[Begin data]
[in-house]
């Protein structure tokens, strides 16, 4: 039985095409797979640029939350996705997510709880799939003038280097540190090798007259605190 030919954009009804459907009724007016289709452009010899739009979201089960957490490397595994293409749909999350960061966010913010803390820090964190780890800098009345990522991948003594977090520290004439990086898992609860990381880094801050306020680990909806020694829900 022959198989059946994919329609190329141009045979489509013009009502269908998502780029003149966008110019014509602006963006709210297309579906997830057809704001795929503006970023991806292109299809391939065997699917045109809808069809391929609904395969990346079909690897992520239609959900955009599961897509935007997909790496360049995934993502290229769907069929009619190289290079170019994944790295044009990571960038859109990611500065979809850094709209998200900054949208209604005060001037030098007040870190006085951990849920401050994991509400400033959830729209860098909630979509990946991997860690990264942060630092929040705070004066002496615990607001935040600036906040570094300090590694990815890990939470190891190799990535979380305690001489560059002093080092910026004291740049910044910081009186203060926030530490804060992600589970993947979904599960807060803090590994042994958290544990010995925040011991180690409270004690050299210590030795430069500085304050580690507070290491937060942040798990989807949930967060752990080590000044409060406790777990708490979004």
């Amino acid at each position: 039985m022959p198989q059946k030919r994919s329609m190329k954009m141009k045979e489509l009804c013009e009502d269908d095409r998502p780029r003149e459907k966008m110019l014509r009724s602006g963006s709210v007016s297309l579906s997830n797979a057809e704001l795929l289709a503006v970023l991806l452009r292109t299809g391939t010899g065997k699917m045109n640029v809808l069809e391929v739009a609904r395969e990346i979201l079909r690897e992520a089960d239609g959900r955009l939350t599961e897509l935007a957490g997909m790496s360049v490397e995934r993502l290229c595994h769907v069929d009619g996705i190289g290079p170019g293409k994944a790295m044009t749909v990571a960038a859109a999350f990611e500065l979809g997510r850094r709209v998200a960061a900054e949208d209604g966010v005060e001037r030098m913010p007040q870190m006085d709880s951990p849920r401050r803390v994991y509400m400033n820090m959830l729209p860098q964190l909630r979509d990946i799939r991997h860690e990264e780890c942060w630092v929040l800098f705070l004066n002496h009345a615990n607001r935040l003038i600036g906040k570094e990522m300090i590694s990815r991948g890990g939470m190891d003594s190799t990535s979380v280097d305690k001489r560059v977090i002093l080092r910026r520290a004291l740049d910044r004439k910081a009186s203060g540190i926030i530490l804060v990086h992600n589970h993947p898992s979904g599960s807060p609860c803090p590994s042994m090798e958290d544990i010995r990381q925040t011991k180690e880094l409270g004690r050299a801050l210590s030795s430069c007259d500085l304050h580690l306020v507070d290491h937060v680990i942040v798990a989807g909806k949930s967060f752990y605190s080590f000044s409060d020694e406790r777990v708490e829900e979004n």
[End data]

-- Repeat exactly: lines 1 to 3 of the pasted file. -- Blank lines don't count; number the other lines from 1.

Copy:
[in-house]
């Protein structure tokens, strides 16, 4: 039985095409797979640029939350996705997510709880799939003038280097540190090798007259605190 030919954009009804459907009724007016289709452009010899739009979201089960957490490397595994293409749909999350960061966010913010803390820090964190780890800098009345990522991948003594977090520290004439990086898992609860990381880094801050306020680990909806020694829900 022959198989059946994919329609190329141009045979489509013009009502269908998502780029003149966008110019014509602006963006709210297309579906997830057809704001795929503006970023991806292109299809391939065997699917045109809808069809391929609904395969990346079909690897992520239609959900955009599961897509935007997909790496360049995934993502290229769907069929009619190289290079170019994944790295044009990571960038859109990611500065979809850094709209998200900054949208209604005060001037030098007040870190006085951990849920401050994991509400400033959830729209860098909630979509990946991997860690990264942060630092929040705070004066002496615990607001935040600036906040570094300090590694990815890990939470190891190799990535979380305690001489560059002093080092910026004291740049910044910081009186203060926030530490804060992600589970993947979904599960807060803090590994042994958290544990010995925040011991180690409270004690050299210590030795430069500085304050580690507070290491937060942040798990989807949930967060752990080590000044409060406790777990708490979004």
């Amino acid at each position: 039985m022959p198989q059946k030919r994919s329609m190329k954009m141009k045979e489509l009804c013009e009502d269908d095409r998502p780029r003149e459907k966008m110019l014509r009724s602006g963006s709210v007016s297309l579906s997830n797979a057809e704001l795929l289709a503006v970023l991806l452009r292109t299809g391939t010899g065997k699917m045109n640029v809808l069809e391929v739009a609904r395969e990346i979201l079909r690897e992520a089960d239609g959900r955009l939350t599961e897509l935007a957490g997909m790496s360049v490397e995934r993502l290229c595994h769907v069929d009619g996705i190289g290079p170019g293409k994944a790295m044009t749909v990571a960038a859109a999350f990611e500065l979809g997510r850094r709209v998200a960061a900054e949208d209604g966010v005060e001037r030098m913010p007040q870190m006085d709880s951990p849920r401050r803390v994991y509400m400033n820090m959830l729209p860098q964190l909630r979509d990946i799939r991997h860690e990264e780890c942060w630092v929040l800098f705070l004066n002496h009345a615990n607001r935040l003038i600036g906040k570094e990522m300090i590694s990815r991948g890990g939470m190891d003594s190799t990535s979380v280097d305690k001489r560059v977090i002093l080092r910026r520290a004291l740049d910044r004439k910081a009186s203060g540190i926030i530490l804060v990086h992600n589970h993947p898992s979904g599960s807060p609860c803090p590994s042994m090798e958290d544990i010995r990381q925040t011991k180690e880094l409270g004690r050299a801050l210590s030795s430069c007259d500085l304050h580690l306020v507070d290491h937060v680990i942040v798990a989807g909806k949930s967060f752990y605190s080590f000044s409060d020694e406790r777990v708490e829900e979004n």